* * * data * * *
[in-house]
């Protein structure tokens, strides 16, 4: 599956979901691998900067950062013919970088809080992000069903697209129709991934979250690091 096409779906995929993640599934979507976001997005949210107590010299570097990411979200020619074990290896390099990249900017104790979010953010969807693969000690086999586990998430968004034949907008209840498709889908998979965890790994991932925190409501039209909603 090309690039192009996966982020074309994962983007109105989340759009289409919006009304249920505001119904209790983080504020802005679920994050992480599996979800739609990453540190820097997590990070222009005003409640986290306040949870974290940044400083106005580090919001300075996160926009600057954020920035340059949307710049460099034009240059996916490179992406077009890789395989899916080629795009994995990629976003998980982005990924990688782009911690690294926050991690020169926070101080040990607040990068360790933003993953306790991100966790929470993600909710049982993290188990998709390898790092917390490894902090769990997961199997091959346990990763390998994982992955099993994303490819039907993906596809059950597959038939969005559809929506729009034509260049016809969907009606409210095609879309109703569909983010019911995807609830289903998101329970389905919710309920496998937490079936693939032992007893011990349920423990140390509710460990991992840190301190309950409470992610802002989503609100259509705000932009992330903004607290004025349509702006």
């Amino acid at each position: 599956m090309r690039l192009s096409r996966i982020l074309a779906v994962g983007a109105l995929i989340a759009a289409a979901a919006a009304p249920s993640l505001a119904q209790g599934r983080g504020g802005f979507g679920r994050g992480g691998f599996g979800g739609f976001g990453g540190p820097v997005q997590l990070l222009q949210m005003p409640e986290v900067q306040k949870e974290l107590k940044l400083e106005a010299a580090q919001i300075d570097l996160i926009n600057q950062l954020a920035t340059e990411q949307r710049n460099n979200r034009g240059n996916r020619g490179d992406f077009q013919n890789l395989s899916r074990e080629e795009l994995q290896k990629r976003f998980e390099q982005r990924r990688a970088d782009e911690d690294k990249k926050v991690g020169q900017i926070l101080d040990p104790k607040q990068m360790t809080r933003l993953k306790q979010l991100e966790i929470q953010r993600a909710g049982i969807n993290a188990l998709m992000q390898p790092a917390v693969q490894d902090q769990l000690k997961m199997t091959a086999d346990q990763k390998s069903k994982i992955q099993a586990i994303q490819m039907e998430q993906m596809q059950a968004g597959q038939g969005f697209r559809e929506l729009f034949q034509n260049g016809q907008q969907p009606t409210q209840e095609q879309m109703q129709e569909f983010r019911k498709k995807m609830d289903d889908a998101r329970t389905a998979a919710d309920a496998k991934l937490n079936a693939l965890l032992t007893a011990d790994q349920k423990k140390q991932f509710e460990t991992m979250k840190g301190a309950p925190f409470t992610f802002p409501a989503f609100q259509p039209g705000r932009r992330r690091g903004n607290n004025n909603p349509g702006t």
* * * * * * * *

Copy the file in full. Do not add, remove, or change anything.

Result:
[in-house]
């Protein structure tokens, strides 16, 4: 599956979901691998900067950062013919970088809080992000069903697209129709991934979250690091 096409779906995929993640599934979507976001997005949210107590010299570097990411979200020619074990290896390099990249900017104790979010953010969807693969000690086999586990998430968004034949907008209840498709889908998979965890790994991932925190409501039209909603 090309690039192009996966982020074309994962983007109105989340759009289409919006009304249920505001119904209790983080504020802005679920994050992480599996979800739609990453540190820097997590990070222009005003409640986290306040949870974290940044400083106005580090919001300075996160926009600057954020920035340059949307710049460099034009240059996916490179992406077009890789395989899916080629795009994995990629976003998980982005990924990688782009911690690294926050991690020169926070101080040990607040990068360790933003993953306790991100966790929470993600909710049982993290188990998709390898790092917390490894902090769990997961199997091959346990990763390998994982992955099993994303490819039907993906596809059950597959038939969005559809929506729009034509260049016809969907009606409210095609879309109703569909983010019911995807609830289903998101329970389905919710309920496998937490079936693939032992007893011990349920423990140390509710460990991992840190301190309950409470992610802002989503609100259509705000932009992330903004607290004025349509702006």
């Amino acid at each position: 599956m090309r690039l192009s096409r996966i982020l074309a779906v994962g983007a109105l995929i989340a759009a289409a979901a919006a009304p249920s993640l505001a119904q209790g599934r983080g504020g802005f979507g679920r994050g992480g691998f599996g979800g739609f976001g990453g540190p820097v997005q997590l990070l222009q949210m005003p409640e986290v900067q306040k949870e974290l107590k940044l400083e106005a010299a580090q919001i300075d570097l996160i926009n600057q950062l954020a920035t340059e990411q949307r710049n460099n979200r034009g240059n996916r020619g490179d992406f077009q013919n890789l395989s899916r074990e080629e795009l994995q290896k990629r976003f998980e390099q982005r990924r990688a970088d782009e911690d690294k990249k926050v991690g020169q900017i926070l101080d040990p104790k607040q990068m360790t809080r933003l993953k306790q979010l991100e966790i929470q953010r993600a909710g049982i969807n993290a188990l998709m992000q390898p790092a917390v693969q490894d902090q769990l000690k997961m199997t091959a086999d346990q990763k390998s069903k994982i992955q099993a586990i994303q490819m039907e998430q993906m596809q059950a968004g597959q038939g969005f697209r559809e929506l729009f034949q034509n260049g016809q907008q969907p009606t409210q209840e095609q879309m109703q129709e569909f983010r019911k498709k995807m609830d289903d889908a998101r329970t389905a998979a919710d309920a496998k991934l937490n079936a693939l965890l032992t007893a011990d790994q349920k423990k140390q991932f509710e460990t991992m979250k840190g301190a309950p925190f409470t992610f802002p409501a989503f609100q259509p039209g705000r932009r992330r690091g903004n607290n004025n909603p349509g702006t």